Champignons©Nicolas Van Ingen


The “champignon de Paris” (white mushroom) has made its way from the Paris catacombs to the humid troglodytic caves of the Loire valley. It is a lighthouse product of the Park territory. Its production has been industrialised, but there are still some traditional farms and tourist sites where you ca

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From the catacombs of Paris to the troglodytic caves of Saumur

The cultivation of mushrooms first develops in the underground of the French capital. But it becomes an obstacle to the construction of the subway: so, at the end of the 19th century, the production is delocalised to the Loire valley. This was the time when the tufa mining started to decline, leaving many kilometres of underground galleries unexploited.

At a constant temperature between 12 and 14 °C and a high level of humidity, these troglodytic caves offer the best conditions for the development of mushroom farms. By chance, the Calvary School of Saumur is close and supplies the farmers with fresh dung which is used to produce the substrate.

Laurence Laboutière, productrice de champignons à Montsoreau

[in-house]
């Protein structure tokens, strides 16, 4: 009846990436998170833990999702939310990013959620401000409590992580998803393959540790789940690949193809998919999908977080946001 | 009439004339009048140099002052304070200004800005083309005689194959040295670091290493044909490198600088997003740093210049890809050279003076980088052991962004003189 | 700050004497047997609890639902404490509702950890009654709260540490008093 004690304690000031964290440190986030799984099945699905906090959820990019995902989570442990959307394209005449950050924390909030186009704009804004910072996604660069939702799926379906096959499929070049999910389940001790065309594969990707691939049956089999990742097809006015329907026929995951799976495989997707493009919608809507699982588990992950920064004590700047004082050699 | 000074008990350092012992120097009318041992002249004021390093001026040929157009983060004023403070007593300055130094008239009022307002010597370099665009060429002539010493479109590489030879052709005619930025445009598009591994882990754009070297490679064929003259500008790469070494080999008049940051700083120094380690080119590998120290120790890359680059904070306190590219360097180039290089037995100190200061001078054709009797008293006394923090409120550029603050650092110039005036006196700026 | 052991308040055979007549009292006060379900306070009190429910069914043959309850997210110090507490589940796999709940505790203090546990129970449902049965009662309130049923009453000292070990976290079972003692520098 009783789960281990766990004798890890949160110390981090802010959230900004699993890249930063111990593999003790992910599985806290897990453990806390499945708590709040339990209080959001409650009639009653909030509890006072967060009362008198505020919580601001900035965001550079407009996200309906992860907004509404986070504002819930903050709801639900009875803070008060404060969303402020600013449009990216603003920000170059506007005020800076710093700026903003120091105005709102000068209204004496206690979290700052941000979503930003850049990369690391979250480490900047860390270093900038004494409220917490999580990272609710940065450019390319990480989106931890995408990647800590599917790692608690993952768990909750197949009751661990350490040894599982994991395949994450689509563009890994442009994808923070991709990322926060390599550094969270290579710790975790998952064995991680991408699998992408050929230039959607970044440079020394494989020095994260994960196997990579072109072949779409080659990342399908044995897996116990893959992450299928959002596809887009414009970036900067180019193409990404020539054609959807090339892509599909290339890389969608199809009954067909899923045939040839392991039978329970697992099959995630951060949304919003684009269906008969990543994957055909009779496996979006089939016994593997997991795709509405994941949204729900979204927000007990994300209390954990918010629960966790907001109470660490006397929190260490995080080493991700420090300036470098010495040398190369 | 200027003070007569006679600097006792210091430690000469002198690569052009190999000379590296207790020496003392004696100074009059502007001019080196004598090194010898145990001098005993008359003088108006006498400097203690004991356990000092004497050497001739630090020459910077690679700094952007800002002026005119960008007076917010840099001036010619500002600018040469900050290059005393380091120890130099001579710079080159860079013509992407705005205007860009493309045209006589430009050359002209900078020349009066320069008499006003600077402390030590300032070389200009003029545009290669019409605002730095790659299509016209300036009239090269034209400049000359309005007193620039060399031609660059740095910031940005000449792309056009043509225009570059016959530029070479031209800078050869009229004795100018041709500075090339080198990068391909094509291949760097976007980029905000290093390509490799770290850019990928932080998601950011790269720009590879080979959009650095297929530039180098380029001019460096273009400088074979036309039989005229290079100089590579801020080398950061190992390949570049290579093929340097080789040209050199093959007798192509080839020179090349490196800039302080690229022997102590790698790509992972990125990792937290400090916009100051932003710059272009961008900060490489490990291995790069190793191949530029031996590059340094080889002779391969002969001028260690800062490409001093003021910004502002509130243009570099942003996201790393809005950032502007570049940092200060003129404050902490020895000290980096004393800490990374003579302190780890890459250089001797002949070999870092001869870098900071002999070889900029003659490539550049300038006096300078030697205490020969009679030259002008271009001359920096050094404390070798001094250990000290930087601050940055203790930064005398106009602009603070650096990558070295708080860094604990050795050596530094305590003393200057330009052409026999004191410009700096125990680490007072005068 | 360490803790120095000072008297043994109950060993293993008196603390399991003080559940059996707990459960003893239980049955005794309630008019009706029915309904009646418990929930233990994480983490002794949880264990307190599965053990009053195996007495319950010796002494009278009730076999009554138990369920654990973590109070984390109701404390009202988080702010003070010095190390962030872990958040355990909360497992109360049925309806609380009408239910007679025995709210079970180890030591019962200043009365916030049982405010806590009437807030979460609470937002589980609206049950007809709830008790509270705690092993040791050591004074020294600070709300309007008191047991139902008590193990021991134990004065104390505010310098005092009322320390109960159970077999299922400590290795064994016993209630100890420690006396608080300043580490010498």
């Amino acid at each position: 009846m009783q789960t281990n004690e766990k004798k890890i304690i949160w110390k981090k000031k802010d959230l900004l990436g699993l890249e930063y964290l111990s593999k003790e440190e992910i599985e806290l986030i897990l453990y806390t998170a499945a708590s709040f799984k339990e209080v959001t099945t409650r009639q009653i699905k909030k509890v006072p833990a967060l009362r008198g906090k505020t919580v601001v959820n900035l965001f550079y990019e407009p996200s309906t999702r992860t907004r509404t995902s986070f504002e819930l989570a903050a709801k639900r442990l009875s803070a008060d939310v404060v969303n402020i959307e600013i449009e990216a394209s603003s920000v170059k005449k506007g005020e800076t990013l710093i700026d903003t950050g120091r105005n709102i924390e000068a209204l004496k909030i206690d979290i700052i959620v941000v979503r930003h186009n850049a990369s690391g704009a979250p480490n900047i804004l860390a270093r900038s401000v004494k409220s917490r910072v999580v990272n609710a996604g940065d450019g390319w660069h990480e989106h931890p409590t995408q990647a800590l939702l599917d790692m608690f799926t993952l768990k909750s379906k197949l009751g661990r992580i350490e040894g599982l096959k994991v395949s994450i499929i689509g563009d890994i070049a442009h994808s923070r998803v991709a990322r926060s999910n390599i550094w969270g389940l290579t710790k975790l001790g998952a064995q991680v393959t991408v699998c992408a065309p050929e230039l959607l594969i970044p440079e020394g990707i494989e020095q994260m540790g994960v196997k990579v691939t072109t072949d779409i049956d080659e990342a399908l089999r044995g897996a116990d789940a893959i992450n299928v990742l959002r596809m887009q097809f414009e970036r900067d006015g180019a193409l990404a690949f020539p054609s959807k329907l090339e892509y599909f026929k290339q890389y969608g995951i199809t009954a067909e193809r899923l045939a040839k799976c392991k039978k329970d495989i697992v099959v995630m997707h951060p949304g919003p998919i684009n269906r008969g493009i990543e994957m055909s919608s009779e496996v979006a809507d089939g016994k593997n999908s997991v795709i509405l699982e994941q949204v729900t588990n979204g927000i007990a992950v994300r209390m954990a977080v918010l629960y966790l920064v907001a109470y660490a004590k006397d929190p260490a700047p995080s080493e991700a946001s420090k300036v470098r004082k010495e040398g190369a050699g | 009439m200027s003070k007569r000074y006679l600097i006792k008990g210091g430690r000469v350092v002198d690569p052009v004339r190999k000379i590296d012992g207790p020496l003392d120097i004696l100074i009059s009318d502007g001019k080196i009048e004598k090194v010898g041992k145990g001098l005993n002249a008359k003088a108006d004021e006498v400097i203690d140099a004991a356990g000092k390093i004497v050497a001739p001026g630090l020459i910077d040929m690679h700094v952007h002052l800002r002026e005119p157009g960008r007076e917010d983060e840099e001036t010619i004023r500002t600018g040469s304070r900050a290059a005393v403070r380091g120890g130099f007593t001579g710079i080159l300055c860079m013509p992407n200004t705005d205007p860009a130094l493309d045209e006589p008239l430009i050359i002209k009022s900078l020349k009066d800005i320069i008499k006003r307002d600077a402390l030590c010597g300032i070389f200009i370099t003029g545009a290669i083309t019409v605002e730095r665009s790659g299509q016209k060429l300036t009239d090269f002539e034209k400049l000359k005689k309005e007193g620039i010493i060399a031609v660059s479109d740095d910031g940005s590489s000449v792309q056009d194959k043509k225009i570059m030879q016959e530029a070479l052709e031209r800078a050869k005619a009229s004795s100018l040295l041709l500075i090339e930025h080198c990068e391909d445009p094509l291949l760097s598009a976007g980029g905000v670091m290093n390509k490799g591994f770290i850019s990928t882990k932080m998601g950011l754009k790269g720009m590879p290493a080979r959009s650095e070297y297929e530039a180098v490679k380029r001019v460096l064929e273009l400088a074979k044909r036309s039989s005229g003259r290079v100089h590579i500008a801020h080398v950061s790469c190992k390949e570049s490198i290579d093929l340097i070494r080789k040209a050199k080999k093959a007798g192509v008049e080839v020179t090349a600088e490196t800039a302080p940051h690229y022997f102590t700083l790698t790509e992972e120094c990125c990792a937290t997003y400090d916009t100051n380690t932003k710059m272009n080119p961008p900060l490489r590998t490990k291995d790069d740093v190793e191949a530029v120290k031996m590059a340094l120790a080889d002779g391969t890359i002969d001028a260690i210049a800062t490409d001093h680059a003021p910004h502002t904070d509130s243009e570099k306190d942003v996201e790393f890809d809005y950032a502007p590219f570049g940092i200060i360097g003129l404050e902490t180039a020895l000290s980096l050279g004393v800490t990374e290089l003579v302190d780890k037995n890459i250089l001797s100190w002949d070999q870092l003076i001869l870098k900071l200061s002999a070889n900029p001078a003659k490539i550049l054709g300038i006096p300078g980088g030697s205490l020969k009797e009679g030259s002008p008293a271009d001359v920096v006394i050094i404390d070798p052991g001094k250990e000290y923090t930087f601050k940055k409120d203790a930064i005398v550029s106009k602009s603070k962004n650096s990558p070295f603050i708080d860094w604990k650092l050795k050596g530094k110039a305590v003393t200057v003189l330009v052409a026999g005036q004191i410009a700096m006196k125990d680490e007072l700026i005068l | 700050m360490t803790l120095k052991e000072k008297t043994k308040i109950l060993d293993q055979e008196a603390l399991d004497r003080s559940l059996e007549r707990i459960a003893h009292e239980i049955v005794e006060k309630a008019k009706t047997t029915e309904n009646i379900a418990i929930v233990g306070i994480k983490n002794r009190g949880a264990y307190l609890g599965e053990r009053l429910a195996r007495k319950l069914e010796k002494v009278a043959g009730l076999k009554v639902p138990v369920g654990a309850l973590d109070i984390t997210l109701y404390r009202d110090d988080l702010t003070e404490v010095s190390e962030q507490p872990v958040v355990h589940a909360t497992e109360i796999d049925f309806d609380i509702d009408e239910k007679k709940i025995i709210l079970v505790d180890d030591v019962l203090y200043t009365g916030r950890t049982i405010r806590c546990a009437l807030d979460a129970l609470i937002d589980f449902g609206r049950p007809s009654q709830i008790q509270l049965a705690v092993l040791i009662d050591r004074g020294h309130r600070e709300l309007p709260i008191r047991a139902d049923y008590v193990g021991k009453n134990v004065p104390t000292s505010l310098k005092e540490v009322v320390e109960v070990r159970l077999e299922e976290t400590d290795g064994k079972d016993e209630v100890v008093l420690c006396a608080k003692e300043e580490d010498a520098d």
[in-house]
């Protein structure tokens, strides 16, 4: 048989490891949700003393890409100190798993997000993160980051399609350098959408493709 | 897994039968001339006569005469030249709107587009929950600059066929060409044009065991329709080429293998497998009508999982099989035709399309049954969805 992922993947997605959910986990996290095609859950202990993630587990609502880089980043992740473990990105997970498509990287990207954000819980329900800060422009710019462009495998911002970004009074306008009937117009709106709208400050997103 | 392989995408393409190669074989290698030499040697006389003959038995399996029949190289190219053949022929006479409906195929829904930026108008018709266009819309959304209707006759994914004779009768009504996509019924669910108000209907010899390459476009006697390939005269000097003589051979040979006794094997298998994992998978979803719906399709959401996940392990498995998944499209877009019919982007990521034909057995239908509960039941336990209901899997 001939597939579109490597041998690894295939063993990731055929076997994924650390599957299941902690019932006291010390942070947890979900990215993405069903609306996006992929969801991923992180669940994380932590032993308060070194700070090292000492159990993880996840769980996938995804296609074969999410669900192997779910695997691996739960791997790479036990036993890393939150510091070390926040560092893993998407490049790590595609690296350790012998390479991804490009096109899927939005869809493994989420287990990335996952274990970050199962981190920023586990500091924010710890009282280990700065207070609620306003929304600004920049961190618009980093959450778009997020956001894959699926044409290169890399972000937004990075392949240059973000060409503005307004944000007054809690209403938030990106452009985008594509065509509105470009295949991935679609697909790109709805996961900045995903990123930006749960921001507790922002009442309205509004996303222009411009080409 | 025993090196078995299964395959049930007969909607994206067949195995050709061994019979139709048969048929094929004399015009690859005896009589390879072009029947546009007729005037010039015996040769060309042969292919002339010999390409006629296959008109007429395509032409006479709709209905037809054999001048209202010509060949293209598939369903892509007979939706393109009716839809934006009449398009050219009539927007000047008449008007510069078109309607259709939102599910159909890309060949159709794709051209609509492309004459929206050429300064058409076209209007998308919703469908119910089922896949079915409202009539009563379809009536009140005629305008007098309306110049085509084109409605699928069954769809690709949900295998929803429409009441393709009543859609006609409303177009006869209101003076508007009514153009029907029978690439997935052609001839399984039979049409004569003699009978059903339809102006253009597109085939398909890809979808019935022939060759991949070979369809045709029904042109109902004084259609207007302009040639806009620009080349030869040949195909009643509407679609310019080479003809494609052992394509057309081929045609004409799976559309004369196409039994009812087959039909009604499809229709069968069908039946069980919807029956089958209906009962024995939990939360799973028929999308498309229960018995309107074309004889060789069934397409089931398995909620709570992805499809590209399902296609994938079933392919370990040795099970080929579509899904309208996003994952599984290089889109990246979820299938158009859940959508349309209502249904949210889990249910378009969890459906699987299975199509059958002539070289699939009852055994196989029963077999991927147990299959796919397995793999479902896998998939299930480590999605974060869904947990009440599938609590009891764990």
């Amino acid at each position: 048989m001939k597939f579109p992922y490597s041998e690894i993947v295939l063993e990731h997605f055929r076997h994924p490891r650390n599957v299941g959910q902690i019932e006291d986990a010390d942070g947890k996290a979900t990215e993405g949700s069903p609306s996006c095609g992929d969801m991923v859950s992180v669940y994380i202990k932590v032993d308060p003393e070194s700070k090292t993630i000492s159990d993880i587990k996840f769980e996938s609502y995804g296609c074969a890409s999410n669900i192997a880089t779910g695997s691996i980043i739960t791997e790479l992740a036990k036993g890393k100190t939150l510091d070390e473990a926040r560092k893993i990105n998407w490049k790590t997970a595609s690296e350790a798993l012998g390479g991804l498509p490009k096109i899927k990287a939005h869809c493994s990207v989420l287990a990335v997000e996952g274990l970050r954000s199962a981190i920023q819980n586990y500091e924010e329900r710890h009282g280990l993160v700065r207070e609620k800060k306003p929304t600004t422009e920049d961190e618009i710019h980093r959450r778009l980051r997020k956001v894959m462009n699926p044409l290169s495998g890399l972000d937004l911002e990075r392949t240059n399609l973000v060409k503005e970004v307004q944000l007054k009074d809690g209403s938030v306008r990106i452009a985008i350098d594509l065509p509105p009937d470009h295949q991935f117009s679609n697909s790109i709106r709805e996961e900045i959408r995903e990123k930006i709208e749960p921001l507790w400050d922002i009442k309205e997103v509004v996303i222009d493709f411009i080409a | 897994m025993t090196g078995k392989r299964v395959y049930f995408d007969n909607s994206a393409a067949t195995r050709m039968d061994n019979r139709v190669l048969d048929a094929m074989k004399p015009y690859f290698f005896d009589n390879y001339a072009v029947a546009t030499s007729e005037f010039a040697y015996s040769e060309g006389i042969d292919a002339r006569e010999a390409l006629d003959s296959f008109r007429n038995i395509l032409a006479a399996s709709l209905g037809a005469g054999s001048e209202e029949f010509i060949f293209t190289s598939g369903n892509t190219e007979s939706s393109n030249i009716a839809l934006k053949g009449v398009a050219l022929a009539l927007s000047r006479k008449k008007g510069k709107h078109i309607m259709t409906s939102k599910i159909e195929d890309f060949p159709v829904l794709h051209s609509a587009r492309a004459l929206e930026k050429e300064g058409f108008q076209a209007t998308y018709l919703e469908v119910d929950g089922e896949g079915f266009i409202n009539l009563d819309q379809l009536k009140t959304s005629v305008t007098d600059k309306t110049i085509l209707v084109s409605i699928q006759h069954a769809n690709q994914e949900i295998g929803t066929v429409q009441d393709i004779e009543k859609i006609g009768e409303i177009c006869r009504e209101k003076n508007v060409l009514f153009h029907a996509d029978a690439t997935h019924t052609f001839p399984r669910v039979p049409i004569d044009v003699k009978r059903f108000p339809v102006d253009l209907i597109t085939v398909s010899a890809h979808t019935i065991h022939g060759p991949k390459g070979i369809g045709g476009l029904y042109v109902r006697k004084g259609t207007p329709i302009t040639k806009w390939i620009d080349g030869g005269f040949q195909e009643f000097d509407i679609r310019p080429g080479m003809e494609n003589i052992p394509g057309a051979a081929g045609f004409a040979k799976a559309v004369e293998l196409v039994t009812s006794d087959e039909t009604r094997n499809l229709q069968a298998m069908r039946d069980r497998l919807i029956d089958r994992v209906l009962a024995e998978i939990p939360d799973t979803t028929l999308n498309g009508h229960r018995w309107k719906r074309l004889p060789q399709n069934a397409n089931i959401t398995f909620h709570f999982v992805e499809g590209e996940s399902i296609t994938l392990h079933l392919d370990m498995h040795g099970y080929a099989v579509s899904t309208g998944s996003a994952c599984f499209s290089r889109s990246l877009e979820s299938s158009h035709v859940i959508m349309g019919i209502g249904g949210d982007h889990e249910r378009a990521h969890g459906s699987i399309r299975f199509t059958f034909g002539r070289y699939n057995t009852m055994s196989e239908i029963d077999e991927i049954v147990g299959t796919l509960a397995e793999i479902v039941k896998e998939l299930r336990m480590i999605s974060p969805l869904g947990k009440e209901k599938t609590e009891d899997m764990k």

A little history of mushrooms

In the dark galleries, the mushrooms are hand-picked by farm workers. But in the second half of the 20th century, the mushroom cultures are modernised and abandon the “troglos” (troglodytic caves) to find a new bed in large hangars. The production is industrialised.

Today, only fresh mushrooms are still hand-picked. The picking for products such as canned food is machine driven.

The competition coming from Poland, the Netherlands and China is fierce and accelerates the disappearance of most of the small farms for the benefit of big holdings. For instance, France Champignon, the biggest national producer has its head office in Saumur.


Culture des champignons - Entreprise Champi Bio à Chacé©Nicolas Van Ingen
Culture des champignons - Entreprise Champi Bio à Chacé©Nicolas Van Ingen

Visit the mushroom farms around Saumur

There are only a few mushroom farmers left who still work in the underground galleries. They supply restaurants and grocery stores specialised in white mushrooms, and also oyster mushrooms, blewits and shiitake mushrooms. You can buy their products on the farm or on local markets.

And while you are there, don’t forget to try another local speciality: the “galipettes” (somersault), big white mushrooms stuffed with cheese, potted meat, andouille, etc. Where does this name come from? You will have to visit the museums and caves of the territory to find it out: the mushroom museum in Saumur , the mushroom farm Saut aux Loups in Montsoreau or the Living Mushroom Cave in Puy-Notre-Dame. You will learn all about mushroom beds, their functioning and their history in the region.

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